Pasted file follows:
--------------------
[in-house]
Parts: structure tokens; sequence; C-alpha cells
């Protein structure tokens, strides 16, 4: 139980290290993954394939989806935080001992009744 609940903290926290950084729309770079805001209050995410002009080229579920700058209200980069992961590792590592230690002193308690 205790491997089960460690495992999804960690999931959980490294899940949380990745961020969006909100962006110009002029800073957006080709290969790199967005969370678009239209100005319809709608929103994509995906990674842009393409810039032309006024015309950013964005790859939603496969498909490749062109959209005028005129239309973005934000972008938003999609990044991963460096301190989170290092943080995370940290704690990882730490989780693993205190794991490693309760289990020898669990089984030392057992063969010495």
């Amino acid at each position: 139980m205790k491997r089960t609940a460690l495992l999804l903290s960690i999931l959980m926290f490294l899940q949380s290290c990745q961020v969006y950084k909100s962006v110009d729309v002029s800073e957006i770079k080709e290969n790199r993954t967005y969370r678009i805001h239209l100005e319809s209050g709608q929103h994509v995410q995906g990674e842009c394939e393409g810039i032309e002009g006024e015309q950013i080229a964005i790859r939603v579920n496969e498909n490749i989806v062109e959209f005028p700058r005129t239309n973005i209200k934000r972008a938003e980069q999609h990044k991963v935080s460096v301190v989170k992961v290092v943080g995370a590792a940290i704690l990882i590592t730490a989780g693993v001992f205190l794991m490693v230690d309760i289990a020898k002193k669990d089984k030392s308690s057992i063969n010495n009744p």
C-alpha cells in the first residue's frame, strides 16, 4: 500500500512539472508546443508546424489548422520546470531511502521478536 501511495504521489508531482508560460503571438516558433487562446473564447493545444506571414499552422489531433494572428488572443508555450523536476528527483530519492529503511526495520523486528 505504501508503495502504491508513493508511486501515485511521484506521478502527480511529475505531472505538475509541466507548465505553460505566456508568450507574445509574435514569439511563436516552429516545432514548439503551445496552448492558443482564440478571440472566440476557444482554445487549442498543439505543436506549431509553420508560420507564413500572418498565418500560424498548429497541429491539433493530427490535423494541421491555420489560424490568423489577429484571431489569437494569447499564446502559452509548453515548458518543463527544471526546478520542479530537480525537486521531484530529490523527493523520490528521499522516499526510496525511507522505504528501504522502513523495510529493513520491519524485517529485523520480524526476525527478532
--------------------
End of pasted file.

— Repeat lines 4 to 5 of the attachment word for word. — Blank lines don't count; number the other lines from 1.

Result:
């Amino acid at each position: 139980m205790k491997r089960t609940a460690l495992l999804l903290s960690i999931l959980m926290f490294l899940q949380s290290c990745q961020v969006y950084k909100s962006v110009d729309v002029s800073e957006i770079k080709e290969n790199r993954t967005y969370r678009i805001h239209l100005e319809s209050g709608q929103h994509v995410q995906g990674e842009c394939e393409g810039i032309e002009g006024e015309q950013i080229a964005i790859r939603v579920n496969e498909n490749i989806v062109e959209f005028p700058r005129t239309n973005i209200k934000r972008a938003e980069q999609h990044k991963v935080s460096v301190v989170k992961v290092v943080g995370a590792a940290i704690l990882i590592t730490a989780g693993v001992f205190l794991m490693v230690d309760i289990a020898k002193k669990d089984k030392s308690s057992i063969n010495n009744p």
C-alpha cells in the first residue's frame, strides 16, 4: 500500500512539472508546443508546424489548422520546470531511502521478536 501511495504521489508531482508560460503571438516558433487562446473564447493545444506571414499552422489531433494572428488572443508555450523536476528527483530519492529503511526495520523486528 505504501508503495502504491508513493508511486501515485511521484506521478502527480511529475505531472505538475509541466507548465505553460505566456508568450507574445509574435514569439511563436516552429516545432514548439503551445496552448492558443482564440478571440472566440476557444482554445487549442498543439505543436506549431509553420508560420507564413500572418498565418500560424498548429497541429491539433493530427490535423494541421491555420489560424490568423489577429484571431489569437494569447499564446502559452509548453515548458518543463527544471526546478520542479530537480525537486521531484530529490523527493523520490528521499522516499526510496525511507522505504528501504522502513523495510529493513520491519524485517529485523520480524526476525527478532